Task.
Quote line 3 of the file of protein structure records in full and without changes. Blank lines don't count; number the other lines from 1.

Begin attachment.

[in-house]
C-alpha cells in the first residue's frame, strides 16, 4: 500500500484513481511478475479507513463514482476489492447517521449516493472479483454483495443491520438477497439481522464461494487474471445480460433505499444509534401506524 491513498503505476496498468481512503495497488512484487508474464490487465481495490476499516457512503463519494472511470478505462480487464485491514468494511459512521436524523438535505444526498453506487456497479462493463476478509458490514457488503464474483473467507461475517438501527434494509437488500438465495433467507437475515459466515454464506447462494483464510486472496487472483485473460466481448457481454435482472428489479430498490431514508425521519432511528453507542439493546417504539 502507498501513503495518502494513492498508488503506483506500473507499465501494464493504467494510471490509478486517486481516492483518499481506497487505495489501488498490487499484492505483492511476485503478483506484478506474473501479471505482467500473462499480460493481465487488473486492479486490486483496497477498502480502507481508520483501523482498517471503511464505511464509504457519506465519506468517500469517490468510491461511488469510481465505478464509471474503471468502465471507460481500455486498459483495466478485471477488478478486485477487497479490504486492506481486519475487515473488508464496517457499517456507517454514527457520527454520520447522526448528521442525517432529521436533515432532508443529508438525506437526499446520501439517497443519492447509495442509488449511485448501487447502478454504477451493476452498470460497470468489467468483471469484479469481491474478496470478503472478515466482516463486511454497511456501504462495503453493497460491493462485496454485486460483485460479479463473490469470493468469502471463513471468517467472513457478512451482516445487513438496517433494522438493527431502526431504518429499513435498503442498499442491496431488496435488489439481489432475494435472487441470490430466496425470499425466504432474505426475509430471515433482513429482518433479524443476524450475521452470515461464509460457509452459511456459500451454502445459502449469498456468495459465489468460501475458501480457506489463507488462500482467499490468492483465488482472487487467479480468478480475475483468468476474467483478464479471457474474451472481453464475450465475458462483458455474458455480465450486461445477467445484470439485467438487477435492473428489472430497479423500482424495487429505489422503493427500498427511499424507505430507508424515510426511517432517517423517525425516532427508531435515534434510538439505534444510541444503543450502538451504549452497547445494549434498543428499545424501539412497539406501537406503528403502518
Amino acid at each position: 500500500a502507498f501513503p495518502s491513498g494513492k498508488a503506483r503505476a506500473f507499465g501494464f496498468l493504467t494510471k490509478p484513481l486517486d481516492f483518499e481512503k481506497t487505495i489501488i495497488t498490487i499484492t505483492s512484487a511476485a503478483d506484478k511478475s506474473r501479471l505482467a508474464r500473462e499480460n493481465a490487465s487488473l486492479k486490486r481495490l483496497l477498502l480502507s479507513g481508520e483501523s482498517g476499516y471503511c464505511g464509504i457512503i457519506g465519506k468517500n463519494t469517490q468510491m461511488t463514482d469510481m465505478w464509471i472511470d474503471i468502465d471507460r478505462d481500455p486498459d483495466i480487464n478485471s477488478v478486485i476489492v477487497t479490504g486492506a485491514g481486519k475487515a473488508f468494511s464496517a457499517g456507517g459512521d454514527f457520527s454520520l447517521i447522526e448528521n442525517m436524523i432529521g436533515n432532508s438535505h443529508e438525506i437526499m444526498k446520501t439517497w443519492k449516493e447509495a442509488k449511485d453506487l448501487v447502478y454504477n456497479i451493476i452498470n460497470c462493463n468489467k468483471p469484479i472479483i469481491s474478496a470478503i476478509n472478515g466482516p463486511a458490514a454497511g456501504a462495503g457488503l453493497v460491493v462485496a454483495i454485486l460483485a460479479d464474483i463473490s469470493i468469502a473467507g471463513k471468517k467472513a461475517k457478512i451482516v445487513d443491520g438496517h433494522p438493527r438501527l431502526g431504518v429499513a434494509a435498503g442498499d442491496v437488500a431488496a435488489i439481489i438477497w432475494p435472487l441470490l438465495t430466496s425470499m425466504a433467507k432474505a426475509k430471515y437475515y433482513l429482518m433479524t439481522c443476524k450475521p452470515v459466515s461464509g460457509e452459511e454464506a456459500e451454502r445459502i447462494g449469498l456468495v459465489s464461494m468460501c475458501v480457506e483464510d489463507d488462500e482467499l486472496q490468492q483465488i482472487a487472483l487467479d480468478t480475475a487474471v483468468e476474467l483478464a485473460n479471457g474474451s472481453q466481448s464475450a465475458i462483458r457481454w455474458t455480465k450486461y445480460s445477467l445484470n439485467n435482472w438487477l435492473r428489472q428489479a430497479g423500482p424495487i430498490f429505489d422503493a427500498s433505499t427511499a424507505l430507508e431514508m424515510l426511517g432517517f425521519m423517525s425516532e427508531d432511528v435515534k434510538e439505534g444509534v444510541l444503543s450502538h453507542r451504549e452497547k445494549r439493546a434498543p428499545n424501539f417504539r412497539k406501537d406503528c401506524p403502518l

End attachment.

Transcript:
Amino acid at each position: 500500500a502507498f501513503p495518502s491513498g494513492k498508488a503506483r503505476a506500473f507499465g501494464f496498468l493504467t494510471k490509478p484513481l486517486d481516492f483518499e481512503k481506497t487505495i489501488i495497488t498490487i499484492t505483492s512484487a511476485a503478483d506484478k511478475s506474473r501479471l505482467a508474464r500473462e499480460n493481465a490487465s487488473l486492479k486490486r481495490l483496497l477498502l480502507s479507513g481508520e483501523s482498517g476499516y471503511c464505511g464509504i457512503i457519506g465519506k468517500n463519494t469517490q468510491m461511488t463514482d469510481m465505478w464509471i472511470d474503471i468502465d471507460r478505462d481500455p486498459d483495466i480487464n478485471s477488478v478486485i476489492v477487497t479490504g486492506a485491514g481486519k475487515a473488508f468494511s464496517a457499517g456507517g459512521d454514527f457520527s454520520l447517521i447522526e448528521n442525517m436524523i432529521g436533515n432532508s438535505h443529508e438525506i437526499m444526498k446520501t439517497w443519492k449516493e447509495a442509488k449511485d453506487l448501487v447502478y454504477n456497479i451493476i452498470n460497470c462493463n468489467k468483471p469484479i472479483i469481491s474478496a470478503i476478509n472478515g466482516p463486511a458490514a454497511g456501504a462495503g457488503l453493497v460491493v462485496a454483495i454485486l460483485a460479479d464474483i463473490s469470493i468469502a473467507g471463513k471468517k467472513a461475517k457478512i451482516v445487513d443491520g438496517h433494522p438493527r438501527l431502526g431504518v429499513a434494509a435498503g442498499d442491496v437488500a431488496a435488489i439481489i438477497w432475494p435472487l441470490l438465495t430466496s425470499m425466504a433467507k432474505a426475509k430471515y437475515y433482513l429482518m433479524t439481522c443476524k450475521p452470515v459466515s461464509g460457509e452459511e454464506a456459500e451454502r445459502i447462494g449469498l456468495v459465489s464461494m468460501c475458501v480457506e483464510d489463507d488462500e482467499l486472496q490468492q483465488i482472487a487472483l487467479d480468478t480475475a487474471v483468468e476474467l483478464a485473460n479471457g474474451s472481453q466481448s464475450a465475458i462483458r457481454w455474458t455480465k450486461y445480460s445477467l445484470n439485467n435482472w438487477l435492473r428489472q428489479a430497479g423500482p424495487i430498490f429505489d422503493a427500498s433505499t427511499a424507505l430507508e431514508m424515510l426511517g432517517f425521519m423517525s425516532e427508531d432511528v435515534k434510538e439505534g444509534v444510541l444503543s450502538h453507542r451504549e452497547k445494549r439493546a434498543p428499545n424501539f417504539r412497539k406501537d406503528c401506524p403502518l